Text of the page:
Your doctor may instruct you to follow a low-sodium, low-salt, potassium-rich, or high-protein diet. Follow these directions.
If you experience stomach pain or upset stomach, you may take this medication with food or milk.
When you start to take prednisone, ask your doctor what to do if you forget a dose. Write down these instructions so that you can refer to them later.
In general, if you take prednisone every other day and remember a missed dose on the morning of the day you should have taken it, take the missed dose as soon as you remember it. If you remember a missed dose on that afternoon (or later), start a new schedule. Take the missed dose on the next morning (day one), do not take it at all on day two, and take the next dose on the morning of day three.
If you take prednisone once a day, take the missed dose as soon as you remember it. If you do not remember a missed dose until it is time for your next dose, skip the missed dose completely and take only the regularly scheduled dose.
If you take more than one dose a day, take the missed dose as soon as you remember it; then take any remaining doses for that day at evenly spaced intervals. If you remember a missed dose when it is time for you to take another, you may take both doses at one time.
Although side effects from prednisone are not common, they can occur. Tell your doctor if any of these symptoms are severe or do not go away:
• upset stomach
• stomach irritation
• increased hair growth
• easy bruising
• irregular or absent menstrual periods
If you experience any of the following symptoms, call your doctor immediately:
• skin rash
• swollen face, lower legs, or ankles
• vision problems
• cold or infection that lasts a long time
• muscle weakness
• black or tarry stool
Keep this medication in the container it came in, tightly closed, and out of reach of children. Store it at room temperature and away from excess heat and moisture (not in the bathroom). Throw away any medication that is outdated or no longer needed. Talk to your pharmacist about the proper disposal of your medication.
In case of overdose, call your local poison control center at 1-800-222-1222. If the victim has collapsed or is not breathing, call local emergency services at 911.
Keep all appointments with your doctor and the laboratory. Your doctor will order certain lab tests to check your response to prednisone. Checkups are especially important for children because prednisone can slow bone growth.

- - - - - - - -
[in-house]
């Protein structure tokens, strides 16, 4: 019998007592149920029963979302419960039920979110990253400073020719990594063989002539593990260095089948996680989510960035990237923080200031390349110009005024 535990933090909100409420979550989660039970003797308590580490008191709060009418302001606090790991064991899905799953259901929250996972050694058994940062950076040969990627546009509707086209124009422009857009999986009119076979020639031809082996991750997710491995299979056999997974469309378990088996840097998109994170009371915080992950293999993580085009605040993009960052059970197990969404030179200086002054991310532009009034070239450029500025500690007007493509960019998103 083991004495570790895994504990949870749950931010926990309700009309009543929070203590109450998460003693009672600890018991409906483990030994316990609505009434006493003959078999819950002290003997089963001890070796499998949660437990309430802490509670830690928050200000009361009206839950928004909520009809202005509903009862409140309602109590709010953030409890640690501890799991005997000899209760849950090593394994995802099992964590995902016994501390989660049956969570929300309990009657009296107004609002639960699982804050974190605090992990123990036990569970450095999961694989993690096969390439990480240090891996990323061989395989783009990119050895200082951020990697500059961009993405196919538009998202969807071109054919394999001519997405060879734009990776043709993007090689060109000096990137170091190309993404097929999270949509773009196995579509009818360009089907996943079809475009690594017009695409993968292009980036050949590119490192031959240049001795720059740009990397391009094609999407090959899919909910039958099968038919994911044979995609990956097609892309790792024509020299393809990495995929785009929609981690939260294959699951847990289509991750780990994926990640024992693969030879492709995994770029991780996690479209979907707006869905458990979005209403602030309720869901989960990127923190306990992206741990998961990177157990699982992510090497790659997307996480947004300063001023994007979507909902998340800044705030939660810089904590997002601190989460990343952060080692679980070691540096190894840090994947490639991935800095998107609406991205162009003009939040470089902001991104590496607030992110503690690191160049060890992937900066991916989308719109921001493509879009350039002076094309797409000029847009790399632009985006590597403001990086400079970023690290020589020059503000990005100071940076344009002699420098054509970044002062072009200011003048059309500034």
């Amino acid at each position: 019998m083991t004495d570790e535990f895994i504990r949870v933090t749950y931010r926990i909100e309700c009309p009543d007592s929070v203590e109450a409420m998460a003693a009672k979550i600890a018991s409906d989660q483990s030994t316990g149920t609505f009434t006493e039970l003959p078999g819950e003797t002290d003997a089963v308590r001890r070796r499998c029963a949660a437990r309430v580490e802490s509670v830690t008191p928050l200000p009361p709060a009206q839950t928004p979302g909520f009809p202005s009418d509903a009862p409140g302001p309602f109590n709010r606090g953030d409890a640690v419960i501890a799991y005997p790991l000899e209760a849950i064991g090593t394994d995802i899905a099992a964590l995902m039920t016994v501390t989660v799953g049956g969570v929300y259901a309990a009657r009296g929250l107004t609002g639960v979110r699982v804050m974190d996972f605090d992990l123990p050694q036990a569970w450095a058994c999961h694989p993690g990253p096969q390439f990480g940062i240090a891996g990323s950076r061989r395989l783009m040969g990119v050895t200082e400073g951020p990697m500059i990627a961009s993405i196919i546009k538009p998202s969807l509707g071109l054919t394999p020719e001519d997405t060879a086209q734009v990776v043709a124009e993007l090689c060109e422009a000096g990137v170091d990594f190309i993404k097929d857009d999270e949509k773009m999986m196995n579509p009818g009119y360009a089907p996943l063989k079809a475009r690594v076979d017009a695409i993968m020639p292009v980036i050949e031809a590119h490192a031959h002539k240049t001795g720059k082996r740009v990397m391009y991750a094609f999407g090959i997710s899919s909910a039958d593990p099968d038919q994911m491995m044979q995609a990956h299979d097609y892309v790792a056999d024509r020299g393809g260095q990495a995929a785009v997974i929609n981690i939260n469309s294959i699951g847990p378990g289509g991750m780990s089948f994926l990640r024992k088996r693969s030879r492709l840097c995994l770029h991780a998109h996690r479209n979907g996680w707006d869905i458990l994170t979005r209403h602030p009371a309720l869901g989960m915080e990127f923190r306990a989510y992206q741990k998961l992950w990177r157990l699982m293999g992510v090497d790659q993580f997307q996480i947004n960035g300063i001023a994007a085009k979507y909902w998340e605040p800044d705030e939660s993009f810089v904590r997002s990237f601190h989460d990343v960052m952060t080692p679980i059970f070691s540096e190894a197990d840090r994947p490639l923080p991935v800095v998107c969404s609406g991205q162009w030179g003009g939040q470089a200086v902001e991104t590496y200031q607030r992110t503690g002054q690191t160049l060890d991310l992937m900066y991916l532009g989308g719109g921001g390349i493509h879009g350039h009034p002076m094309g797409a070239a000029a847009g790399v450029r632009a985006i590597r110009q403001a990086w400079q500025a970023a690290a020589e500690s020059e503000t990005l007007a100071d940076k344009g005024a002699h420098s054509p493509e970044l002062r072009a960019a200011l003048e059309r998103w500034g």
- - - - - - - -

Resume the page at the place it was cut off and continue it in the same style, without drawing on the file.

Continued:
If your condition worsens, call your doctor. Your dose may need to be adjusted.
Carry an identification card that indicates that you may need to take supplementary doses (write down the full dose you took before gradually decreasing it) of prednisone during periods of stress (injuries, infections, and severe asthma attacks). Ask your pharmacist or doctor how to obtain this card. List your name, medical problems, drugs and dosages, and doctor's name and telephone number on the card.
This drug makes you more susceptible to illnesses. If you are exposed to chicken pox, measles, or tuberculosis (TB) while taking prednisone, call your doctor. Do not have a vaccination, other immunization, or any skin test while you are taking prednisone unless your doctor tells you that you may.
Report any injuries or signs of infection (fever, sore throat, pain during urination, and muscle aches) that occur during treatment.
Your doctor may instruct you to weigh yourself every day. Report any unusual weight gain.
If your sputum (the matter you cough up during an asthma attack) thickens or changes color from clear white to yellow, green, or gray, call your doctor; these changes may be signs of an infection.
If you have diabetes, prednisone may increase your blood sugar level. If you monitor your blood sugar (glucose) at home, test your blood or urine more frequently than usual. Call your doctor if your blood sugar is high or if sugar is present in your urine; your dose of diabetes medication and your diet may need to be changed.
Do not let anyone else take your medication. Ask your pharmacist any questions you have about refilling your prescription.
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Second Opinion Arthritis Treatment Kit